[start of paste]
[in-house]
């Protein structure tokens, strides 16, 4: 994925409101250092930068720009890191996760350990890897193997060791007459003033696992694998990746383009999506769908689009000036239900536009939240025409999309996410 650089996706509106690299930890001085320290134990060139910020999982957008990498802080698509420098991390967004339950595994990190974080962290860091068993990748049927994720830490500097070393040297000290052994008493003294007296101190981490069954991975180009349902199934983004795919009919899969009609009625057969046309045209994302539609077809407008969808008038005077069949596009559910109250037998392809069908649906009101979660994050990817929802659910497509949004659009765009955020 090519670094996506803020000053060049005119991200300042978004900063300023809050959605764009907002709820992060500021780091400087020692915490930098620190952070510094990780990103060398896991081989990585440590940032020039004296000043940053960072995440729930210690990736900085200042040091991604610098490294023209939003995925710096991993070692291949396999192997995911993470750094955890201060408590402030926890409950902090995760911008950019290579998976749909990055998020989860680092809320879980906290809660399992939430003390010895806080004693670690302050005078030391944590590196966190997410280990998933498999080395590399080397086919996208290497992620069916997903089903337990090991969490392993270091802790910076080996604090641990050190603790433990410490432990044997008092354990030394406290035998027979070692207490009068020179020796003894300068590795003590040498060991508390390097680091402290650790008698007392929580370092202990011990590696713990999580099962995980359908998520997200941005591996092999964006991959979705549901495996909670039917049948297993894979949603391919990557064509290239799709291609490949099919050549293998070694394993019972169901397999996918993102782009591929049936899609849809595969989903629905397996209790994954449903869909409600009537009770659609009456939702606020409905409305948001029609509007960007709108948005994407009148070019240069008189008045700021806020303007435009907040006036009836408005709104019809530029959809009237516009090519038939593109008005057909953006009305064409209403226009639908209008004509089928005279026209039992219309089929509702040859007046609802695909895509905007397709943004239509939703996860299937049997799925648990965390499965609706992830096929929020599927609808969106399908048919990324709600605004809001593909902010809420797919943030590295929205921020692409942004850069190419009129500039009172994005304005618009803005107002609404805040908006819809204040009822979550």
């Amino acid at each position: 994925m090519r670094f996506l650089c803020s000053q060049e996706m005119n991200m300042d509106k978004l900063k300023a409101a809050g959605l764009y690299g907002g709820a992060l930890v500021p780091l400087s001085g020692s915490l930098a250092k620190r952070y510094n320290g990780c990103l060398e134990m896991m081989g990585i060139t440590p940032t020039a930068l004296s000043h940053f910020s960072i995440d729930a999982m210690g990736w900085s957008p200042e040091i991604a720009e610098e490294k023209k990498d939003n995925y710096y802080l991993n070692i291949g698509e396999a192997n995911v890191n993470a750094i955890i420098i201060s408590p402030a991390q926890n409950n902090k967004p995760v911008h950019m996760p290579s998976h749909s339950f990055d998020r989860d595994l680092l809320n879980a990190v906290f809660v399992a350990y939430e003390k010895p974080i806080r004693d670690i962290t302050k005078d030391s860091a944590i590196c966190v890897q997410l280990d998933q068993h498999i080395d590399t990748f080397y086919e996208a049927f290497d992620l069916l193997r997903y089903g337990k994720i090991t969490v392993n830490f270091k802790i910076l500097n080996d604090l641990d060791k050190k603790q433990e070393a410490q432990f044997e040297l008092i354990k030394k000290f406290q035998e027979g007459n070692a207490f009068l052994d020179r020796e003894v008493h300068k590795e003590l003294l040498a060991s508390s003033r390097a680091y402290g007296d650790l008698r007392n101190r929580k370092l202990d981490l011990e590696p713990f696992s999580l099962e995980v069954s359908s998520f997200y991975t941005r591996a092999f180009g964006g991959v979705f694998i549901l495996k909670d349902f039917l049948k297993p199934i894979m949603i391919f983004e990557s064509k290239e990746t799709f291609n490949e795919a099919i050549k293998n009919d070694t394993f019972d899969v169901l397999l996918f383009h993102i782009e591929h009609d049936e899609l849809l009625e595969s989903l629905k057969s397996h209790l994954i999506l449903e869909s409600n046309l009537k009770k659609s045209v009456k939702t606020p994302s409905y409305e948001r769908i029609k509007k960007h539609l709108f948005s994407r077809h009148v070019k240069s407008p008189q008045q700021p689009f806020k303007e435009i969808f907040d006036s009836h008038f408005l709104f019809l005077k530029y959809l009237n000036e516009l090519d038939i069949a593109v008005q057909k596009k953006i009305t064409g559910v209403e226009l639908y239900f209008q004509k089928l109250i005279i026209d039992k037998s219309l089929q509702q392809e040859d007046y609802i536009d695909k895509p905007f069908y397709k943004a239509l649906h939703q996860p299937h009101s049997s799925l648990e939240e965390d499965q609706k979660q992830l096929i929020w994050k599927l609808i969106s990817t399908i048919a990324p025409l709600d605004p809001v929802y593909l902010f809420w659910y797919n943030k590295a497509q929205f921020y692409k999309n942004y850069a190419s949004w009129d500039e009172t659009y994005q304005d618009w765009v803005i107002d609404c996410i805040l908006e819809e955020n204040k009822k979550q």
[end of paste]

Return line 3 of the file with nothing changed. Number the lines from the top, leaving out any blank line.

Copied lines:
């Amino acid at each position: 994925m090519r670094f996506l650089c803020s000053q060049e996706m005119n991200m300042d509106k978004l900063k300023a409101a809050g959605l764009y690299g907002g709820a992060l930890v500021p780091l400087s001085g020692s915490l930098a250092k620190r952070y510094n320290g990780c990103l060398e134990m896991m081989g990585i060139t440590p940032t020039a930068l004296s000043h940053f910020s960072i995440d729930a999982m210690g990736w900085s957008p200042e040091i991604a720009e610098e490294k023209k990498d939003n995925y710096y802080l991993n070692i291949g698509e396999a192997n995911v890191n993470a750094i955890i420098i201060s408590p402030a991390q926890n409950n902090k967004p995760v911008h950019m996760p290579s998976h749909s339950f990055d998020r989860d595994l680092l809320n879980a990190v906290f809660v399992a350990y939430e003390k010895p974080i806080r004693d670690i962290t302050k005078d030391s860091a944590i590196c966190v890897q997410l280990d998933q068993h498999i080395d590399t990748f080397y086919e996208a049927f290497d992620l069916l193997r997903y089903g337990k994720i090991t969490v392993n830490f270091k802790i910076l500097n080996d604090l641990d060791k050190k603790q433990e070393a410490q432990f044997e040297l008092i354990k030394k000290f406290q035998e027979g007459n070692a207490f009068l052994d020179r020796e003894v008493h300068k590795e003590l003294l040498a060991s508390s003033r390097a680091y402290g007296d650790l008698r007392n101190r929580k370092l202990d981490l011990e590696p713990f696992s999580l099962e995980v069954s359908s998520f997200y991975t941005r591996a092999f180009g964006g991959v979705f694998i549901l495996k909670d349902f039917l049948k297993p199934i894979m949603i391919f983004e990557s064509k290239e990746t799709f291609n490949e795919a099919i050549k293998n009919d070694t394993f019972d899969v169901l397999l996918f383009h993102i782009e591929h009609d049936e899609l849809l009625e595969s989903l629905k057969s397996h209790l994954i999506l449903e869909s409600n046309l009537k009770k659609s045209v009456k939702t606020p994302s409905y409305e948001r769908i029609k509007k960007h539609l709108f948005s994407r077809h009148v070019k240069s407008p008189q008045q700021p689009f806020k303007e435009i969808f907040d006036s009836h008038f408005l709104f019809l005077k530029y959809l009237n000036e516009l090519d038939i069949a593109v008005q057909k596009k953006i009305t064409g559910v209403e226009l639908y239900f209008q004509k089928l109250i005279i026209d039992k037998s219309l089929q509702q392809e040859d007046y609802i536009d695909k895509p905007f069908y397709k943004a239509l649906h939703q996860p299937h009101s049997s799925l648990e939240e965390d499965q609706k979660q992830l096929i929020w994050k599927l609808i969106s990817t399908i048919a990324p025409l709600d605004p809001v929802y593909l902010f809420w659910y797919n943030k590295a497509q929205f921020y692409k999309n942004y850069a190419s949004w009129d500039e009172t659009y994005q304005d618009w765009v803005i107002d609404c996410i805040l908006e819809e955020n204040k009822k979550q």